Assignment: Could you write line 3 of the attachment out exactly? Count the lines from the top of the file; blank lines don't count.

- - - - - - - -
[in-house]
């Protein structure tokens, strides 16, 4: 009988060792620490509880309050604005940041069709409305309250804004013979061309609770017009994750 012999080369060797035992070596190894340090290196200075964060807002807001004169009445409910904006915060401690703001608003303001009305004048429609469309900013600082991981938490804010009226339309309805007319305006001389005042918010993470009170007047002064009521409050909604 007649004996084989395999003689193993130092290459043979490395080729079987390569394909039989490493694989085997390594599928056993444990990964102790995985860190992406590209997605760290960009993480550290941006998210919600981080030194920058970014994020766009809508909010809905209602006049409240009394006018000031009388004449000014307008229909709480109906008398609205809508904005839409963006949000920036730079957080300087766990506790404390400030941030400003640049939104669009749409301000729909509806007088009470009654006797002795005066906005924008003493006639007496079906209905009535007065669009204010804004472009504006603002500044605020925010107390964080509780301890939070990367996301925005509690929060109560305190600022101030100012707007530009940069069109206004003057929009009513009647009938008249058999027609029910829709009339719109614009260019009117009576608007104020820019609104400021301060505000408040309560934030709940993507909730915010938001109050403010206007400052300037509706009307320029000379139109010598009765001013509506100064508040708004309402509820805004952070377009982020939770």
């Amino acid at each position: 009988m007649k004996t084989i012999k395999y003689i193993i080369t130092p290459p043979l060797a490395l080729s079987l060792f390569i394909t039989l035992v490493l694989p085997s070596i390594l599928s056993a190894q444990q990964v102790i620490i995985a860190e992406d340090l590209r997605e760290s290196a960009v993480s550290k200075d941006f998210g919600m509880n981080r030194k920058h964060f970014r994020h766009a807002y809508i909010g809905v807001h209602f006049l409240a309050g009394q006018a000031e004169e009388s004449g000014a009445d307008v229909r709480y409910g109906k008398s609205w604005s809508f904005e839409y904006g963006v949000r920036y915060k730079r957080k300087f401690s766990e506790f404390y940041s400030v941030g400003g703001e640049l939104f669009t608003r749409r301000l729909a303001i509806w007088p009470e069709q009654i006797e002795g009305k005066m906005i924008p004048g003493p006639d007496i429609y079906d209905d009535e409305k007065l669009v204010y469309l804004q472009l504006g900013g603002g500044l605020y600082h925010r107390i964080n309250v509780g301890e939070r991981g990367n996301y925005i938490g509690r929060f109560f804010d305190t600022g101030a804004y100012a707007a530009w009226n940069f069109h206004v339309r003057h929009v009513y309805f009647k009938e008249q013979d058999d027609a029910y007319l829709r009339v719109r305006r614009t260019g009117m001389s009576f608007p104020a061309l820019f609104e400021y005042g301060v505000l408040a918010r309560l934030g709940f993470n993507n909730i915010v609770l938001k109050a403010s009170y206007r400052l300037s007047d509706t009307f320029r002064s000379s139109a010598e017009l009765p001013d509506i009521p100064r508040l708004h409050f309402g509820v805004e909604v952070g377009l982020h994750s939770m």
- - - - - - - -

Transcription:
């Amino acid at each position: 009988m007649k004996t084989i012999k395999y003689i193993i080369t130092p290459p043979l060797a490395l080729s079987l060792f390569i394909t039989l035992v490493l694989p085997s070596i390594l599928s056993a190894q444990q990964v102790i620490i995985a860190e992406d340090l590209r997605e760290s290196a960009v993480s550290k200075d941006f998210g919600m509880n981080r030194k920058h964060f970014r994020h766009a807002y809508i909010g809905v807001h209602f006049l409240a309050g009394q006018a000031e004169e009388s004449g000014a009445d307008v229909r709480y409910g109906k008398s609205w604005s809508f904005e839409y904006g963006v949000r920036y915060k730079r957080k300087f401690s766990e506790f404390y940041s400030v941030g400003g703001e640049l939104f669009t608003r749409r301000l729909a303001i509806w007088p009470e069709q009654i006797e002795g009305k005066m906005i924008p004048g003493p006639d007496i429609y079906d209905d009535e409305k007065l669009v204010y469309l804004q472009l504006g900013g603002g500044l605020y600082h925010r107390i964080n309250v509780g301890e939070r991981g990367n996301y925005i938490g509690r929060f109560f804010d305190t600022g101030a804004y100012a707007a530009w009226n940069f069109h206004v339309r003057h929009v009513y309805f009647k009938e008249q013979d058999d027609a029910y007319l829709r009339v719109r305006r614009t260019g009117m001389s009576f608007p104020a061309l820019f609104e400021y005042g301060v505000l408040a918010r309560l934030g709940f993470n993507n909730i915010v609770l938001k109050a403010s009170y206007r400052l300037s007047d509706t009307f320029r002064s000379s139109a010598e017009l009765p001013d509506i009521p100064r508040l708004h409050f309402g509820v805004e909604v952070g377009l982020h994750s939770m």